László Munteán is a doctoral student in the American Studies Ph.D. program at Eötvös Loránd University, writing his dissertation on 9/11 in literature and the fine arts. Since 2004 he has been assistant professor at the Department of English at Pázmány Péter Catholic University. He teaches 20th Century American Literature and American Civilization, and Visual Culture. He also teaches Hungarian Architectural History to American students. His fields of interests include urban space and memorials, interrelations of text and image, modern and postmodern American literature, as well as architectural history and theory. Email:
When the British novelist Rose Macaulay’s Pleasure of Ruins first appeared in 1953 the cataclysm of World War II was still a memory of the recent past. What pleasure would ruins offer in the aftermath of war? At a time when many of the great cities of Europe had just risen from ashes and dust, talking about the “pleasure of ruins,” we may surmise, was untimely at the least, if not outright perverse. Indeed, if it were not for the last two pages of the book, one could justly assume that Macaulay, while interested in “the various kinds of pleasure given to various people at various epochs by the spectacle of ruined buildings” (xv), was in fact oblivious to the new ruins left behind by the last war. The last two pages reveal, however, that what appears as a sign of obliviousness on Macaulay’s part is in fact a telling silence. In “A Note on New Ruins” she claims that “[n]ew ruins have not yet acquired the weathered patina of age … [they] are for a time stark and bare, vegetationless and creatureless; blackened and torn, they smell of fire and mortality” (453). In other words, the temporal proximity of destruction so evident in these ruins left no time for the pain to trickle out of them, foreclosing any possibility of pleasure and nostalgic longing.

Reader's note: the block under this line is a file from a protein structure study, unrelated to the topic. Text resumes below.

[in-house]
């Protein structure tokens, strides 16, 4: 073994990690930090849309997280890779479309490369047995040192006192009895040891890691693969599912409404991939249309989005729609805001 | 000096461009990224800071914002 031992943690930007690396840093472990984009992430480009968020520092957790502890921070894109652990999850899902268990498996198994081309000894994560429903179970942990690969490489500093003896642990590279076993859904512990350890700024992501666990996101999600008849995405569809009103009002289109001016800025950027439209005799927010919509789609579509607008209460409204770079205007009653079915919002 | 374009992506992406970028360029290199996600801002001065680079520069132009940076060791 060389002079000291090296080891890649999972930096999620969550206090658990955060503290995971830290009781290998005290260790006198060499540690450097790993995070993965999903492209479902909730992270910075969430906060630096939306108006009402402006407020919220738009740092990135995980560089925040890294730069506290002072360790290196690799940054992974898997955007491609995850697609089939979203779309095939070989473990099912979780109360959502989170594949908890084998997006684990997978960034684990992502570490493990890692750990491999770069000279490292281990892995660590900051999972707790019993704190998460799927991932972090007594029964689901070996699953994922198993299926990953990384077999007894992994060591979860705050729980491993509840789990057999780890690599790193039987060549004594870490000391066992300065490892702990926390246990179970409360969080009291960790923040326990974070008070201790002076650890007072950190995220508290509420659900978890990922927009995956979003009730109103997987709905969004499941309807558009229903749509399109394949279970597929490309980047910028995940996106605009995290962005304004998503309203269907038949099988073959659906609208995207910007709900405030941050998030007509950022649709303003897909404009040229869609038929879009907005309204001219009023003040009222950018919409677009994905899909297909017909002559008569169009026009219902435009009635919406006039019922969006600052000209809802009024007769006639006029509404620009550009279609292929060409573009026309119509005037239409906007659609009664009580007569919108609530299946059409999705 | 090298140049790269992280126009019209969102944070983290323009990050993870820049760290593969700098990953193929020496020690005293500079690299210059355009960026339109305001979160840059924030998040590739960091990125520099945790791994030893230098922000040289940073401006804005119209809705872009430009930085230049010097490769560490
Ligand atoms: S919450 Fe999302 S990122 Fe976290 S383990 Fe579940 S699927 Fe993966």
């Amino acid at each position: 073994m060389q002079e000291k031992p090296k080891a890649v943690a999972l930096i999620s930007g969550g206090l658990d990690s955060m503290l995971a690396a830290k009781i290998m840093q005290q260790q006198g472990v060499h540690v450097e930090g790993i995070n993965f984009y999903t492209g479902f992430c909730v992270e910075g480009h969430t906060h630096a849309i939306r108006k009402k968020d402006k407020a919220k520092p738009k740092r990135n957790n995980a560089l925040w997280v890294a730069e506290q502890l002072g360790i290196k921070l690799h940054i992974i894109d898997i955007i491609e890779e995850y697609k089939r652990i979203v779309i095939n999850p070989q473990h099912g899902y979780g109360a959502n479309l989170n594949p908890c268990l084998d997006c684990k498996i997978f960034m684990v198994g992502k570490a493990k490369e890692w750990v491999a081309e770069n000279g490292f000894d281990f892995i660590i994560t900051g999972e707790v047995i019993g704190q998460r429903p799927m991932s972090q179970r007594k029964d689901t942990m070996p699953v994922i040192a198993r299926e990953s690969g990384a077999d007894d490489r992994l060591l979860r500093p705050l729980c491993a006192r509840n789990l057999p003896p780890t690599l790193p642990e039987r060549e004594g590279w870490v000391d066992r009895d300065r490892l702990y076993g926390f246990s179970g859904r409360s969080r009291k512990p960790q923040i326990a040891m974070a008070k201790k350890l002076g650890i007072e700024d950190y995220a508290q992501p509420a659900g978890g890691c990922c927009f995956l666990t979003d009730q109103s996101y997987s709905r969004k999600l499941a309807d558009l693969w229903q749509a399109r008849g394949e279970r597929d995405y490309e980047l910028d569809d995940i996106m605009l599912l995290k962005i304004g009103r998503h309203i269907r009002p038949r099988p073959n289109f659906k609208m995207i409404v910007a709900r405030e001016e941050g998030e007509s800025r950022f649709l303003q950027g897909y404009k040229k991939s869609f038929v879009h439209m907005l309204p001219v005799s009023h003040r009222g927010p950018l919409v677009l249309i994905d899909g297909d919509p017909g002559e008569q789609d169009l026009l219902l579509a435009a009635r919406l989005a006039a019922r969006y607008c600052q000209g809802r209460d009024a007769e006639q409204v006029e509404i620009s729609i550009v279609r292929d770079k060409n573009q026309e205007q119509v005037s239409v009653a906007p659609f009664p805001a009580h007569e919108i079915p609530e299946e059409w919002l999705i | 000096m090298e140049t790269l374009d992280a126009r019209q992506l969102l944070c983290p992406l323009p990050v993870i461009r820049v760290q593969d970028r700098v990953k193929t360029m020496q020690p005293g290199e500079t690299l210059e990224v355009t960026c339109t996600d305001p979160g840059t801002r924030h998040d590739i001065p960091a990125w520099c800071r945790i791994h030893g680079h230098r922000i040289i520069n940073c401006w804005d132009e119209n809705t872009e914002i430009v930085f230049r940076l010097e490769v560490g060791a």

For the pleasure that Macaulay seeks to find throughout her grand tour of ruins is rooted in nostalgia, an insatiable desire to return to a lost home, which is a place of other ruins—ruins that are more “homely” than the ones at hand.
But Ruinenlust has come full circle: we have had our fill. Ruin pleasure must be at a remove, softened by art, by Piranesi, Salvator Rosa, Poussin, Claude, Monsù Desiderio, Pannini, Guardi, Robert, James Pryde, John Piper, the ruin-poets, or centuries of time. Ruin must be a fantasy, veiled by the mind’s dark imaginings: in the objects that we see before us, we get to agree with St Thomas Aquinas, that quae enim diminutae sunt, hoc ipso turpia sunt, and to feel that, in beauty, wholeness is all. (454-455)
By way of attributing beauty to the ruin “softened by art” or “centuries of time,” Macaulay construes it as an embodiment of “wholeness”—a term that invokes Georg Simmel’s use of the term Einheit in his 1911 essay on ruin aesthetics. Einheit is a quality of the ruin that arises from the dialectics of Geist and Natur, a process of disintegration in which the man-made succumbs to the forces of nature. Sites of violence, in Simmel’s view, cannot cater pleasure because they bear the marks of human destruction (Simmel 156). Macaulay’s judgment on the ruins “before us” parallels Simmel’s aesthetics. Applying St Thomas Aquinas’s Summa Theologiae to new ruins, she dismisses them as fragments that embody nothing but dismemberment (diminutae) and, as such, they are nothing but repulsive (turpia). At stake here is an aesthetic hierarchy of fragments in which the fragment mediated by art and enfolded by the patina of time is privileged over the one that is “vegetationless” and infused with the memory of destruction.